Contributions of Black, Indigenous Soldiers Detailed in New Collection at Museum of the American Revolution
Nearly 200 historic documents are being digitally archived for public use. Several are on display as part of the Black founders exhibit, including a discharge paper signed by George Washington.
The Museum of the American Revolution is working to digitize nearly 200 rare documents that detail the names of Black and Native American soldiers who served in the Continental Army during the Revolutionary War.
The Patriots of Color archive will be fully digitized and made available online at no cost to the public thanks to a partnership with the genealogy website Ancestry, museum officials said Friday. The Old City museum acquired the documents in 2022 from a private collection, following contributions from several donors.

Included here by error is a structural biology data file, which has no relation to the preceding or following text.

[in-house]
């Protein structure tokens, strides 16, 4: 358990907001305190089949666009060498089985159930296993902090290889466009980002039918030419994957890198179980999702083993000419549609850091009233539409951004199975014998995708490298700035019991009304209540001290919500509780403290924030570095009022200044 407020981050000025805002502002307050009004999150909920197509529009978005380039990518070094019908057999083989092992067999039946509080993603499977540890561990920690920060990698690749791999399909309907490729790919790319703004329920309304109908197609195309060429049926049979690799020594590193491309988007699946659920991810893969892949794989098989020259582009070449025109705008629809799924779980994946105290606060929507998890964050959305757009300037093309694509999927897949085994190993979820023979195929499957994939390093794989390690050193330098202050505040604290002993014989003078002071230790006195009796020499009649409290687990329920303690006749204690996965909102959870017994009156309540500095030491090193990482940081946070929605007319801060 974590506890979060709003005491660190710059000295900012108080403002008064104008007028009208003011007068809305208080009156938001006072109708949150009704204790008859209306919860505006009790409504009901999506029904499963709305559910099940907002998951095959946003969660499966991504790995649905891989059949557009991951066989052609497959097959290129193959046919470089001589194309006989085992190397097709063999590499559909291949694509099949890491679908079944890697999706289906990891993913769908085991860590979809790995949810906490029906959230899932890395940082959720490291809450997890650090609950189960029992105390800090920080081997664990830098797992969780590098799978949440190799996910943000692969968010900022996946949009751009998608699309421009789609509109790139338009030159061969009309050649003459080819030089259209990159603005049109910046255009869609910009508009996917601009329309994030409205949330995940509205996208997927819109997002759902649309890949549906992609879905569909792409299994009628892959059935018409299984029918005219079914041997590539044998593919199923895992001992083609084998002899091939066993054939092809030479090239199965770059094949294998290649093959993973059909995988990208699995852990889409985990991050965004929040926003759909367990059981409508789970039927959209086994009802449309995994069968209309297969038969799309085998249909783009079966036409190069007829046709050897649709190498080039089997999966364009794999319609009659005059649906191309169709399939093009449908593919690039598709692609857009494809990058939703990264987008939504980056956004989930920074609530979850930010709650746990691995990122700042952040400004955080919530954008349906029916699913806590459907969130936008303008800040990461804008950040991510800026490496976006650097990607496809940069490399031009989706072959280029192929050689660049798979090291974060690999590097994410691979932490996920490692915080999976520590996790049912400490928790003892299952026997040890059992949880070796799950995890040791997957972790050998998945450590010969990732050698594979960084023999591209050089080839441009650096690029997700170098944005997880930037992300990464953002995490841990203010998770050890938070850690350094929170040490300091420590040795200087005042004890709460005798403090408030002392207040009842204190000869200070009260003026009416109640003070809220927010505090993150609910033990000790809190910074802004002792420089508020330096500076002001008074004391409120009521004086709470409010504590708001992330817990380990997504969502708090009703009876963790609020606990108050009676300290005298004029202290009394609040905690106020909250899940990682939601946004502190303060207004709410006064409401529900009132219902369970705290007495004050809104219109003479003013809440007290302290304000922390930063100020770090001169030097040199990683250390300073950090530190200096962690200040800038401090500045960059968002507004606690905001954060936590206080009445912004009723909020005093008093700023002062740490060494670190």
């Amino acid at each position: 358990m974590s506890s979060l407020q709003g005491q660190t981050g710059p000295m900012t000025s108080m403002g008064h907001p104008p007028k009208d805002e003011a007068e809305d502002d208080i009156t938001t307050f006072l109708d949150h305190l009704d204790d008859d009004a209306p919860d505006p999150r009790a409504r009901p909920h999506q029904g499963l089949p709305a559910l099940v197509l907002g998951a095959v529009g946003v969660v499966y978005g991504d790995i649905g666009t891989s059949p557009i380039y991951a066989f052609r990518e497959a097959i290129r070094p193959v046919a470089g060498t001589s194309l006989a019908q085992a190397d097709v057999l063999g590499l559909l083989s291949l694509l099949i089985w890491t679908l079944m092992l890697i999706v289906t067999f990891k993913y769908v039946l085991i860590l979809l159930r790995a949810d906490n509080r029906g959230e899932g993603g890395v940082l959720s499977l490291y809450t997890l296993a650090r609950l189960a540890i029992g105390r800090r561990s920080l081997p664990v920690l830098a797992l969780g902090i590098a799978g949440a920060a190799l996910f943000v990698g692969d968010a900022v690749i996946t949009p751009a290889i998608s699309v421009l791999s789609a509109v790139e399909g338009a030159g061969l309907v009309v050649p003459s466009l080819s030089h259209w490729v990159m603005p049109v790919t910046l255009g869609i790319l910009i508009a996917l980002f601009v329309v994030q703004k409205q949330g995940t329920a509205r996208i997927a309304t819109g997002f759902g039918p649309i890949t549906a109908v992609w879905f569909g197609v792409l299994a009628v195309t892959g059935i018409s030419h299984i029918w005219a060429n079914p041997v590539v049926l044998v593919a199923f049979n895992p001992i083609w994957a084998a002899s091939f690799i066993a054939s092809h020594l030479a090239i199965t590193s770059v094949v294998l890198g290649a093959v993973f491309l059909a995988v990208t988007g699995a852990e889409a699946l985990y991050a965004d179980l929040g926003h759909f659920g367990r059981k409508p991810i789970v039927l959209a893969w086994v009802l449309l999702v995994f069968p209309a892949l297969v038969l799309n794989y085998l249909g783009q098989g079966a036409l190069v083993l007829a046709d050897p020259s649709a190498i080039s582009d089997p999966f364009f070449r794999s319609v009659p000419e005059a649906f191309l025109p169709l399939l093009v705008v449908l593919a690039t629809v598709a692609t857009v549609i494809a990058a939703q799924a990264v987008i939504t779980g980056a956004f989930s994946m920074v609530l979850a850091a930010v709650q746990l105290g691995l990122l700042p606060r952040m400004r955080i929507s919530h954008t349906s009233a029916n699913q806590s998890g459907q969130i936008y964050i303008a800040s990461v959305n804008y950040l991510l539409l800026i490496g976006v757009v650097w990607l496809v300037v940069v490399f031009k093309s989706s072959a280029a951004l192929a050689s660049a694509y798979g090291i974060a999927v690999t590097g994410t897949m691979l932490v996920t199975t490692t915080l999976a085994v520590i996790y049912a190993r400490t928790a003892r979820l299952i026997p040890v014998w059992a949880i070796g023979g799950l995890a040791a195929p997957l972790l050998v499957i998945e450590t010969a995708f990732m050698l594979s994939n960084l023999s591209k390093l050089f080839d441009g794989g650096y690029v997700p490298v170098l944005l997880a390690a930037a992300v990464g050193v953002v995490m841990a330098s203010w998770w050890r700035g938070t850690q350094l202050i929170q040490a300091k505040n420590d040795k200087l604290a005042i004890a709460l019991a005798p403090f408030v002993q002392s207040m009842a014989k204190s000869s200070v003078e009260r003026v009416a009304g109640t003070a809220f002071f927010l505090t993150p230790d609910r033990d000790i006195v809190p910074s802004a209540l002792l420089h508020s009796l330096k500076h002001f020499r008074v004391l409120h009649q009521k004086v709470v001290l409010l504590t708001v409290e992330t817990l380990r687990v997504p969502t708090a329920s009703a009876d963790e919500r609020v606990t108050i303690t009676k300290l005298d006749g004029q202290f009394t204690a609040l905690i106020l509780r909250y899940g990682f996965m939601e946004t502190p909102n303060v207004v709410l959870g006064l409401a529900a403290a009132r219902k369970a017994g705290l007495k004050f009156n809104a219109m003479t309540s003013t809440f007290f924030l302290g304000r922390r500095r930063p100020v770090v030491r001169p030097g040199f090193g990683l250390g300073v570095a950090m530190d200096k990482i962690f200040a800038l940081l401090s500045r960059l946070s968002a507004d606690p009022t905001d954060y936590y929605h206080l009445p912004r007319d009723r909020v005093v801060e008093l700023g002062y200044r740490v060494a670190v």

The Patriots of Color archive contains original muster rolls, pay vouchers, enlistment papers, discharge forms and other documents assembled from auctions, rare manuscript dealers and other collectors over the past two decades. Once digitized, the public will be able to learn more about the lives of hundreds of veterans of color and understand their relationship to the American Revolution.
“At least 5,000 men of color fought in the Continental Army, but their stories aren’t as known as they should be,” said R. Scott Stephenson, president and CEO of the museum. “This archive allows us to explore the extraordinary lives of men who helped to secure independence, yet who have not received the recognition they deserve as American Founders.
You can read a lot more in an article by Maggie Mancini published in the PhillyVoice web site at: https://tinyurl.com/3rr5ykm5.